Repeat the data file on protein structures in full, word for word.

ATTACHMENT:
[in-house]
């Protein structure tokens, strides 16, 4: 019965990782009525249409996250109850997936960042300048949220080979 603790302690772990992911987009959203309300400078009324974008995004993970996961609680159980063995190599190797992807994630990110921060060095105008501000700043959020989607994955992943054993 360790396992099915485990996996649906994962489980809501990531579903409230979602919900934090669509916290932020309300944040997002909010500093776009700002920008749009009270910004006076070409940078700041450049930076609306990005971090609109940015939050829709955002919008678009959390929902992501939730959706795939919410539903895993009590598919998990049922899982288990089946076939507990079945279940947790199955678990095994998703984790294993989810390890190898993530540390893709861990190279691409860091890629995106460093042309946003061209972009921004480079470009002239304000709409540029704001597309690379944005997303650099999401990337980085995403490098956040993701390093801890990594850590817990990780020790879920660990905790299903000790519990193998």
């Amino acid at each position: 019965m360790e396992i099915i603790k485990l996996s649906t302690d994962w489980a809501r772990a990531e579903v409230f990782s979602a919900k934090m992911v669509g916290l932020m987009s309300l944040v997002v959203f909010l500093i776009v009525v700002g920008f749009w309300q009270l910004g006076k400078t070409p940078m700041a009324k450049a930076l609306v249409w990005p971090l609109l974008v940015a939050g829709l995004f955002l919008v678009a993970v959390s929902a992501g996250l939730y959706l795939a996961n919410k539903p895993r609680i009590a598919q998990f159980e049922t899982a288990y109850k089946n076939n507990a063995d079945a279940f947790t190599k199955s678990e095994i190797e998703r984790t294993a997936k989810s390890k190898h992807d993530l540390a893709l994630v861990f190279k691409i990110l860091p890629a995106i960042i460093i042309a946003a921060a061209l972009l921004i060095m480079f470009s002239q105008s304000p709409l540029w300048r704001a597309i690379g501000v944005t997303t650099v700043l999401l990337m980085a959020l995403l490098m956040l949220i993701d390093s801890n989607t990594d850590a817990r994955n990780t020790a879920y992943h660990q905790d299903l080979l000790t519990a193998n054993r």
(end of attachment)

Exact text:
[in-house]
């Protein structure tokens, strides 16, 4: 019965990782009525249409996250109850997936960042300048949220080979 603790302690772990992911987009959203309300400078009324974008995004993970996961609680159980063995190599190797992807994630990110921060060095105008501000700043959020989607994955992943054993 360790396992099915485990996996649906994962489980809501990531579903409230979602919900934090669509916290932020309300944040997002909010500093776009700002920008749009009270910004006076070409940078700041450049930076609306990005971090609109940015939050829709955002919008678009959390929902992501939730959706795939919410539903895993009590598919998990049922899982288990089946076939507990079945279940947790199955678990095994998703984790294993989810390890190898993530540390893709861990190279691409860091890629995106460093042309946003061209972009921004480079470009002239304000709409540029704001597309690379944005997303650099999401990337980085995403490098956040993701390093801890990594850590817990990780020790879920660990905790299903000790519990193998």
């Amino acid at each position: 019965m360790e396992i099915i603790k485990l996996s649906t302690d994962w489980a809501r772990a990531e579903v409230f990782s979602a919900k934090m992911v669509g916290l932020m987009s309300l944040v997002v959203f909010l500093i776009v009525v700002g920008f749009w309300q009270l910004g006076k400078t070409p940078m700041a009324k450049a930076l609306v249409w990005p971090l609109l974008v940015a939050g829709l995004f955002l919008v678009a993970v959390s929902a992501g996250l939730y959706l795939a996961n919410k539903p895993r609680i009590a598919q998990f159980e049922t899982a288990y109850k089946n076939n507990a063995d079945a279940f947790t190599k199955s678990e095994i190797e998703r984790t294993a997936k989810s390890k190898h992807d993530l540390a893709l994630v861990f190279k691409i990110l860091p890629a995106i960042i460093i042309a946003a921060a061209l972009l921004i060095m480079f470009s002239q105008s304000p709409l540029w300048r704001a597309i690379g501000v944005t997303t650099v700043l999401l990337m980085a959020l995403l490098m956040l949220i993701d390093s801890n989607t990594d850590a817990r994955n990780t020790a879920y992943h660990q905790d299903l080979l000790t519990a193998n054993r």